Ever wondered how much data is created every day? 

Let me give you a hint. Every day around the world we generate 500 million tweets, 294 billion emails, 4 million gigabytes of Facebook data, 65 billion WhatsApp messages, and 720,000 hours of new content added daily on YouTube. 

Now that’s a staggering amount of data. 

In 2020, IDC, humans, and computers generated more than 64 zettabytes of data—that’s the equivalent of 6.4 trillion gigabytes, or simply put, more images or videos than the average person creates in their lifetime.

This massive amount of data produced reflects the growth in people living and working at home recently. It also poses one question: Where is all the data stored? Or, better still, where do you store your data?

The answers to these questions cut across a range of options such as our phones, laptops, external hard drives, and cloud services. But these options have some shortcomings. Our phones, laptops, and external hard drives are vulnerable to data loss risks from viruses and human error. Cloud services require high internet bandwidth to transfer data and are not completely safe, as they are susceptible to ransomware attacks. 

For many individuals and organisations, the default option is using public cloud storage services like Google Drive, OneDrive or iCloud, among other options, but the limitations associated with them are a source of concern. 

Fortunately, these limitations can be mitigated by using network-attached storage (NAS) to store files and other important documents.

In this article, Daniel Adeyemi reviews one of such storage devices.


Future Africa

Join the Future Africa Collective—an exclusive community of investors who invest in startups building the future. With a $300 quarterly fee, you get access to invest a minimum of $2,500 in up to 5 high-growth African startups.

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This week, Busha, a Nigeria-based crypto trading platform, secured seed funding of $4.2 million in a round led by Jump Capital. Cadenza Ventures, Blockwall Capital, CMT Digital, Greenhouse Capital, Raba Capital, and other investors also participated in the round.

Here are the other deals for the week:

  • OnePipe, a Nigerian fintech API company, raised a $3.5 million seed round to double down on its embedded finance offering in a round co-led by Atlantica Ventures, Tribe Capital, and V&R Associates. Canaan Partners, Saison Capital, Techstars, Ingressive Capital, Acquity, P1, Raba, DFS Lab, and a few angel investors also participated.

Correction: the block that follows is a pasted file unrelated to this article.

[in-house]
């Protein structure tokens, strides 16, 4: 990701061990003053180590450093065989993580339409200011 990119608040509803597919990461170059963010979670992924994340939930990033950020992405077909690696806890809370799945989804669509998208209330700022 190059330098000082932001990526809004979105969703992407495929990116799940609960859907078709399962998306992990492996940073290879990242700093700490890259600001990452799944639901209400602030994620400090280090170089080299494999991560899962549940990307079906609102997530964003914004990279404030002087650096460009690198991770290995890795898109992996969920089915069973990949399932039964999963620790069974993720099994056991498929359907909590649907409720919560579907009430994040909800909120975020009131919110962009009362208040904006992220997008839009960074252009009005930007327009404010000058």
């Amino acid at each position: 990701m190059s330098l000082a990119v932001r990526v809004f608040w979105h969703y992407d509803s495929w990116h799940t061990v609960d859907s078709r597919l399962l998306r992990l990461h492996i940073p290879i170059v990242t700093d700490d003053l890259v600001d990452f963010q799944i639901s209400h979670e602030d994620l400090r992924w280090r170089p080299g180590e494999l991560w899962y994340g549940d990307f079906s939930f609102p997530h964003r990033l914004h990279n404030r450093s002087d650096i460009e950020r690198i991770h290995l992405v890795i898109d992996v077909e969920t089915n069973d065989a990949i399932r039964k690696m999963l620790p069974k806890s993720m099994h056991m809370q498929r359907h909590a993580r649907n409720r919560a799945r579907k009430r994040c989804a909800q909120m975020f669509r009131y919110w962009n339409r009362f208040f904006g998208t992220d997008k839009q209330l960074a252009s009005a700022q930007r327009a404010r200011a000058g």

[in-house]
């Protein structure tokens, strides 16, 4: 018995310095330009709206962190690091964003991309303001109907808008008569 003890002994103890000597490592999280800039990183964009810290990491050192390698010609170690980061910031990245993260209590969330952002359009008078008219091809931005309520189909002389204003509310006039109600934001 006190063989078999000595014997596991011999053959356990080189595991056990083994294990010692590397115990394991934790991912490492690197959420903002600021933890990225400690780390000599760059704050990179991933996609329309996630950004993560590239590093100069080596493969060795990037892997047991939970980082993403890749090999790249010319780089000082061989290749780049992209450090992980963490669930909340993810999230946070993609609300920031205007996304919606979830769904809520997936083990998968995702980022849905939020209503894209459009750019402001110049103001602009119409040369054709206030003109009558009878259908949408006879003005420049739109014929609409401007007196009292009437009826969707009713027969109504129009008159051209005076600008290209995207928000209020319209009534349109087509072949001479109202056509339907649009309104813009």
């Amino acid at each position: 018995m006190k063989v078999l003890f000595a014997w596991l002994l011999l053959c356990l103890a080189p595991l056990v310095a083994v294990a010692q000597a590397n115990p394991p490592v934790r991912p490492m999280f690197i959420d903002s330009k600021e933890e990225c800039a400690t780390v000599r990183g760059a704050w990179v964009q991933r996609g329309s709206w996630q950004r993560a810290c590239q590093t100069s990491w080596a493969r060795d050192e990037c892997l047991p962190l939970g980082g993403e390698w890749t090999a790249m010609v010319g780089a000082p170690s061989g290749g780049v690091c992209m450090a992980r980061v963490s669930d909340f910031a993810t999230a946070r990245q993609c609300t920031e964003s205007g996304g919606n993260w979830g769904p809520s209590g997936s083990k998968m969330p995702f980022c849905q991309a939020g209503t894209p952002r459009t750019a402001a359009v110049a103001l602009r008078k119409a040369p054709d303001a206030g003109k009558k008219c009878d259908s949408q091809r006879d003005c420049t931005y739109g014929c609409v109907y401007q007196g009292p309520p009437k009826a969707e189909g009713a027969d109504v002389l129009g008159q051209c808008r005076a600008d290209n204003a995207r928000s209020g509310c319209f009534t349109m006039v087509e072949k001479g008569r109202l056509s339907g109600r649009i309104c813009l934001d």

• Nigerian business accounting startup Kippa secured $3.2 million in a pre-seed funding round led by Target Global, with participation from Entrée Capital, Alter Global, and Rally Cap Ventures. Several prominent angel investors also participated in the round, including Sriram Krishnan (investor in Khatabook), Raffael Johnen (CEO, Auxmoney), Babs Ogundeyi (CEO, Kuda), Chris Bouwer (board member, Cellulant), Kyane Kassiri, Edward Suh (Goodwater Capital), and Sajid Rahman.
  • Asimilia, a Kenyan fintech company, secured $2 million in pre-seed funding. $1 million came from a wide range of investors, including two-time unicorn founder Fredrik Jung Abbou (co-founder of Kry and Lendo), Norrsken Impact Accelerator, and others, while $1 million came from a debt round that included Bpifrance and GreenTec Capital Partners.
  • Nigeria-based shared mobility startup, Treepz, closed out its seed round at $2.8 million by raising a further $1.6 million in funding from Google for Startups Black Founders Fund Africa, Uncovered Fund, Blanford Capital, and Jonomi Capital. Jedar Capital and some other investors also participated. 
  • Egyptian edtech platform Career 180 received $200,000 from EdVentures to further enhance its services and reach for users.
  • Nigeria’s Mecho Autotech secured an undisclosed amount of funding from Ingressive Capital.

That’s all we’ve got this week.

Follow us on TwitterInstagram, and LinkedIn for more updates on funding deals.



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EVENTS: ouitalktech

OuiCapital is excited to announce its OuiTalkTech conference taking place between December 2-4, 2021.

Ouitalktech is a proprietary invitation-only event designed to bring together key stakeholders in the global tech ecosystem. Over three days, tech investors, operators, and regulators will network, share ideas, collaborate, and explore Lagos Nigeria, on the theme – “Connecting the Dots“. 

Register for #OuiTalkTech.


Every week, we share job opportunities in the African ecosystem. 

There are more opportunities here. If you’d like to share a job opening or an opportunity, please fill this form.

What else we’re reading

  • Spotify is testing a Discover queue that looks a lot like TikTok
  • Ghana’s plan to build sky trains in Accra for $2.6 billion is off the rails.


Written by – Michael Ajifowoke, Koromone Koroye & Daniel Adeyemi

Edited by – Kelechi Njoku